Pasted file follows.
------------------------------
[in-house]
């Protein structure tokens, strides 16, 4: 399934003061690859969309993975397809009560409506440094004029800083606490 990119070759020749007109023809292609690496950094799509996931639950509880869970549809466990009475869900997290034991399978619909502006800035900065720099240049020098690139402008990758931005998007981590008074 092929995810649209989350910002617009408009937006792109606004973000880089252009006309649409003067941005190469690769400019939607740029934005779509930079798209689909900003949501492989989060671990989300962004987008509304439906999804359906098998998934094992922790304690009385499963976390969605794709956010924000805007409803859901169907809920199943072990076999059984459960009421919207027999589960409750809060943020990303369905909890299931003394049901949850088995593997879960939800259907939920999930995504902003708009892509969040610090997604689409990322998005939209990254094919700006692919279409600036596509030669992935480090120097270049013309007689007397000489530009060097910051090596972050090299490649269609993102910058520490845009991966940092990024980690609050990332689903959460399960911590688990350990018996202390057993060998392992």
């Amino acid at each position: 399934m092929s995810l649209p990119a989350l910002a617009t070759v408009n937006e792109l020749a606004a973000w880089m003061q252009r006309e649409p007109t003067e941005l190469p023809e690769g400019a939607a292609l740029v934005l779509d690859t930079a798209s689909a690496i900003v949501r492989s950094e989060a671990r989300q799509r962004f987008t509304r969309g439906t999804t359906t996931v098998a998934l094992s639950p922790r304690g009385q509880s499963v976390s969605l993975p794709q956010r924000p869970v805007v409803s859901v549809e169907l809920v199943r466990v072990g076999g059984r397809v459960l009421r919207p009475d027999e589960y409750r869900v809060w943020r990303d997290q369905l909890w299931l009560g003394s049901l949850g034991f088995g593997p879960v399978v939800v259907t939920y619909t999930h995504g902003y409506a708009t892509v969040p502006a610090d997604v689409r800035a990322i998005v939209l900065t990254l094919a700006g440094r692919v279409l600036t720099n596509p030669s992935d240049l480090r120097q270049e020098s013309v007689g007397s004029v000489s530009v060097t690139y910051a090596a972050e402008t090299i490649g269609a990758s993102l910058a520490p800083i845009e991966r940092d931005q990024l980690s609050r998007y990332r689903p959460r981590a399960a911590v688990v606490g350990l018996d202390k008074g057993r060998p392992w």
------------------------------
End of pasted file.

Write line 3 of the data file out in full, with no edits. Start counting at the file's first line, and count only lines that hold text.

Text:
């Amino acid at each position: 399934m092929s995810l649209p990119a989350l910002a617009t070759v408009n937006e792109l020749a606004a973000w880089m003061q252009r006309e649409p007109t003067e941005l190469p023809e690769g400019a939607a292609l740029v934005l779509d690859t930079a798209s689909a690496i900003v949501r492989s950094e989060a671990r989300q799509r962004f987008t509304r969309g439906t999804t359906t996931v098998a998934l094992s639950p922790r304690g009385q509880s499963v976390s969605l993975p794709q956010r924000p869970v805007v409803s859901v549809e169907l809920v199943r466990v072990g076999g059984r397809v459960l009421r919207p009475d027999e589960y409750r869900v809060w943020r990303d997290q369905l909890w299931l009560g003394s049901l949850g034991f088995g593997p879960v399978v939800v259907t939920y619909t999930h995504g902003y409506a708009t892509v969040p502006a610090d997604v689409r800035a990322i998005v939209l900065t990254l094919a700006g440094r692919v279409l600036t720099n596509p030669s992935d240049l480090r120097q270049e020098s013309v007689g007397s004029v000489s530009v060097t690139y910051a090596a972050e402008t090299i490649g269609a990758s993102l910058a520490p800083i845009e991966r940092d931005q990024l980690s609050r998007y990332r689903p959460r981590a399960a911590v688990v606490g350990l018996d202390k008074g057993r060998p392992w």